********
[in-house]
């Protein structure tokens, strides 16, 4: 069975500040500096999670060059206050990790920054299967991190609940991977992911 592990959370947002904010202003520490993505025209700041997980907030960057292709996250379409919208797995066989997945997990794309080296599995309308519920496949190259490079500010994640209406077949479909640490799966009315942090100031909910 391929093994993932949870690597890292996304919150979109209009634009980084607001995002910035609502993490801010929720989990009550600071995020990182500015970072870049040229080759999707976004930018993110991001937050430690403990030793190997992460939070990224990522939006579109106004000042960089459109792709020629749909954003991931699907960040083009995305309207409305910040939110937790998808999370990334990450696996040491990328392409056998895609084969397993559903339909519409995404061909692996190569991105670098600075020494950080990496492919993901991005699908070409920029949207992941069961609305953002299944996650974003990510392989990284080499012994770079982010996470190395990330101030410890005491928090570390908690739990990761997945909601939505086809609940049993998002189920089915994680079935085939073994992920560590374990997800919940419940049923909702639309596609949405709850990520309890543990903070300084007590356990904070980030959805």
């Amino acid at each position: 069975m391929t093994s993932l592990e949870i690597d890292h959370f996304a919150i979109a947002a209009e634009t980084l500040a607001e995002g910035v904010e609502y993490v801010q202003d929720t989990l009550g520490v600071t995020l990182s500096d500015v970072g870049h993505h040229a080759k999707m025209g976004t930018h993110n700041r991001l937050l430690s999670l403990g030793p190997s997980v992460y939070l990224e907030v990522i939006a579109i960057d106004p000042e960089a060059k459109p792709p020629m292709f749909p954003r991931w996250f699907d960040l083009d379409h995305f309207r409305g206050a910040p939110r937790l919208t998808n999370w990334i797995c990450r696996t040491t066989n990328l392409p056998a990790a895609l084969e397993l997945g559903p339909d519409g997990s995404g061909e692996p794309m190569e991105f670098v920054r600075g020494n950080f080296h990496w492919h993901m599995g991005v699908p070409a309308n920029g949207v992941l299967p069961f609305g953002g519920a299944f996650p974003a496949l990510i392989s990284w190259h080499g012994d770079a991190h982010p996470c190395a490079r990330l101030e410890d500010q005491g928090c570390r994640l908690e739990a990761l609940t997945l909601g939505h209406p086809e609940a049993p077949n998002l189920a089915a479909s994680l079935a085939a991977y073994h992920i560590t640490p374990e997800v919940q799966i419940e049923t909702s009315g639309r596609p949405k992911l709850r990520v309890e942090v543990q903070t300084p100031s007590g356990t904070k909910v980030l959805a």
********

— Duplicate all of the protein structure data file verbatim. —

[in-house]
């Protein structure tokens, strides 16, 4: 069975500040500096999670060059206050990790920054299967991190609940991977992911 592990959370947002904010202003520490993505025209700041997980907030960057292709996250379409919208797995066989997945997990794309080296599995309308519920496949190259490079500010994640209406077949479909640490799966009315942090100031909910 391929093994993932949870690597890292996304919150979109209009634009980084607001995002910035609502993490801010929720989990009550600071995020990182500015970072870049040229080759999707976004930018993110991001937050430690403990030793190997992460939070990224990522939006579109106004000042960089459109792709020629749909954003991931699907960040083009995305309207409305910040939110937790998808999370990334990450696996040491990328392409056998895609084969397993559903339909519409995404061909692996190569991105670098600075020494950080990496492919993901991005699908070409920029949207992941069961609305953002299944996650974003990510392989990284080499012994770079982010996470190395990330101030410890005491928090570390908690739990990761997945909601939505086809609940049993998002189920089915994680079935085939073994992920560590374990997800919940419940049923909702639309596609949405709850990520309890543990903070300084007590356990904070980030959805």
């Amino acid at each position: 069975m391929t093994s993932l592990e949870i690597d890292h959370f996304a919150i979109a947002a209009e634009t980084l500040a607001e995002g910035v904010e609502y993490v801010q202003d929720t989990l009550g520490v600071t995020l990182s500096d500015v970072g870049h993505h040229a080759k999707m025209g976004t930018h993110n700041r991001l937050l430690s999670l403990g030793p190997s997980v992460y939070l990224e907030v990522i939006a579109i960057d106004p000042e960089a060059k459109p792709p020629m292709f749909p954003r991931w996250f699907d960040l083009d379409h995305f309207r409305g206050a910040p939110r937790l919208t998808n999370w990334i797995c990450r696996t040491t066989n990328l392409p056998a990790a895609l084969e397993l997945g559903p339909d519409g997990s995404g061909e692996p794309m190569e991105f670098v920054r600075g020494n950080f080296h990496w492919h993901m599995g991005v699908p070409a309308n920029g949207v992941l299967p069961f609305g953002g519920a299944f996650p974003a496949l990510i392989s990284w190259h080499g012994d770079a991190h982010p996470c190395a490079r990330l101030e410890d500010q005491g928090c570390r994640l908690e739990a990761l609940t997945l909601g939505h209406p086809e609940a049993p077949n998002l189920a089915a479909s994680l079935a085939a991977y073994h992920i560590t640490p374990e997800v919940q799966i419940e049923t909702s009315g639309r596609p949405k992911l709850r990520v309890e942090v543990q903070t300084p100031s007590g356990t904070k909910v980030l959805a």